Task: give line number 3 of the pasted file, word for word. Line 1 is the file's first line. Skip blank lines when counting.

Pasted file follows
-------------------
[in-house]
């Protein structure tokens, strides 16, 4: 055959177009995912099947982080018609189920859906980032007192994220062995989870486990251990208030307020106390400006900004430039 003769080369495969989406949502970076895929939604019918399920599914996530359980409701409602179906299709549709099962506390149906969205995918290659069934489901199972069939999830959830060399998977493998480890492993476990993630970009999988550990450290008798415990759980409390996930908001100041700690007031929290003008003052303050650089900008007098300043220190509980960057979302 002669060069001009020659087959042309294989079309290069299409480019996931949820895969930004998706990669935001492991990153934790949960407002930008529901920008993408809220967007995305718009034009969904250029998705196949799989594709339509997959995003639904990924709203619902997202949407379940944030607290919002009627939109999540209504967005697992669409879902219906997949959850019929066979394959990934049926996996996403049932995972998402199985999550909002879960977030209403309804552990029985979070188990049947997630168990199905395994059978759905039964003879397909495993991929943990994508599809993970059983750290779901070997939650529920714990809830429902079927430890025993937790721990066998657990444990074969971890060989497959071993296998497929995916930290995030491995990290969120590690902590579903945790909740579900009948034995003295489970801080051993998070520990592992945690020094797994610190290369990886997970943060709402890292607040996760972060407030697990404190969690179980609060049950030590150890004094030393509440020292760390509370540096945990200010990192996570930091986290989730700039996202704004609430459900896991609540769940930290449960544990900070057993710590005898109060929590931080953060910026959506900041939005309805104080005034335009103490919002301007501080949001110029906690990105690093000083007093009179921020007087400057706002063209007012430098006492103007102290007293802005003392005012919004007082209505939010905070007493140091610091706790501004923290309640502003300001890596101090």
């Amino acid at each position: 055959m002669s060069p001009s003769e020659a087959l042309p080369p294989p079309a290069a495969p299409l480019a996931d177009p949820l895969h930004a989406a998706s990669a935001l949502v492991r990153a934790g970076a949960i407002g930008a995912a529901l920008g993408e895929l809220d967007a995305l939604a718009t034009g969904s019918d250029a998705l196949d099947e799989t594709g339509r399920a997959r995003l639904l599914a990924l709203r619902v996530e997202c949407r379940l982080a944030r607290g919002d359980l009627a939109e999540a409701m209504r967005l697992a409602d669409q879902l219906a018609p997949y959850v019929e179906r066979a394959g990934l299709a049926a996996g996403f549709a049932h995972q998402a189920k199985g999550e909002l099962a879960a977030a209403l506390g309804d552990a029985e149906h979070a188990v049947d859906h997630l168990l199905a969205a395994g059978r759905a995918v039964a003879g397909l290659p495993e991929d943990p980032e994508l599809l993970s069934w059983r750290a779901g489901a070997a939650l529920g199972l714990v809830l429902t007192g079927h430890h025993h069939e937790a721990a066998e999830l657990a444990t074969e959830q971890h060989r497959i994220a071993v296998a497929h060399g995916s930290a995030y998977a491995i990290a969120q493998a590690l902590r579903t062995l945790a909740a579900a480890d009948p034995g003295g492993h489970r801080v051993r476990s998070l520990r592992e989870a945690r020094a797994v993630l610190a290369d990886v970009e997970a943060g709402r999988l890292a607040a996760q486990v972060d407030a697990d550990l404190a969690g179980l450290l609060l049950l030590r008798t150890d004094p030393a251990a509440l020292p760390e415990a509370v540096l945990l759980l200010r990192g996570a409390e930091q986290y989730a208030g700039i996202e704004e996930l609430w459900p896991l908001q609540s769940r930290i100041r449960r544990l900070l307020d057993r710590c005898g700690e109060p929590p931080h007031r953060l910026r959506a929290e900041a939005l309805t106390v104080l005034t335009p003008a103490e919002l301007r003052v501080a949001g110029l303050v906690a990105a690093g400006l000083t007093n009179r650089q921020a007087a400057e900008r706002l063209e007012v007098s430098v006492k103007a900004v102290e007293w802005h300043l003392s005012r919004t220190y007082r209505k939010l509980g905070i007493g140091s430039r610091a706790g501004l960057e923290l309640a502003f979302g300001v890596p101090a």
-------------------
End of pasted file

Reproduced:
């Amino acid at each position: 055959m002669s060069p001009s003769e020659a087959l042309p080369p294989p079309a290069a495969p299409l480019a996931d177009p949820l895969h930004a989406a998706s990669a935001l949502v492991r990153a934790g970076a949960i407002g930008a995912a529901l920008g993408e895929l809220d967007a995305l939604a718009t034009g969904s019918d250029a998705l196949d099947e799989t594709g339509r399920a997959r995003l639904l599914a990924l709203r619902v996530e997202c949407r379940l982080a944030r607290g919002d359980l009627a939109e999540a409701m209504r967005l697992a409602d669409q879902l219906a018609p997949y959850v019929e179906r066979a394959g990934l299709a049926a996996g996403f549709a049932h995972q998402a189920k199985g999550e909002l099962a879960a977030a209403l506390g309804d552990a029985e149906h979070a188990v049947d859906h997630l168990l199905a969205a395994g059978r759905a995918v039964a003879g397909l290659p495993e991929d943990p980032e994508l599809l993970s069934w059983r750290a779901g489901a070997a939650l529920g199972l714990v809830l429902t007192g079927h430890h025993h069939e937790a721990a066998e999830l657990a444990t074969e959830q971890h060989r497959i994220a071993v296998a497929h060399g995916s930290a995030y998977a491995i990290a969120q493998a590690l902590r579903t062995l945790a909740a579900a480890d009948p034995g003295g492993h489970r801080v051993r476990s998070l520990r592992e989870a945690r020094a797994v993630l610190a290369d990886v970009e997970a943060g709402r999988l890292a607040a996760q486990v972060d407030a697990d550990l404190a969690g179980l450290l609060l049950l030590r008798t150890d004094p030393a251990a509440l020292p760390e415990a509370v540096l945990l759980l200010r990192g996570a409390e930091q986290y989730a208030g700039i996202e704004e996930l609430w459900p896991l908001q609540s769940r930290i100041r449960r544990l900070l307020d057993r710590c005898g700690e109060p929590p931080h007031r953060l910026r959506a929290e900041a939005l309805t106390v104080l005034t335009p003008a103490e919002l301007r003052v501080a949001g110029l303050v906690a990105a690093g400006l000083t007093n009179r650089q921020a007087a400057e900008r706002l063209e007012v007098s430098v006492k103007a900004v102290e007293w802005h300043l003392s005012r919004t220190y007082r209505k939010l509980g905070i007493g140091s430039r610091a706790g501004l960057e923290l309640a502003f979302g300001v890596p101090a």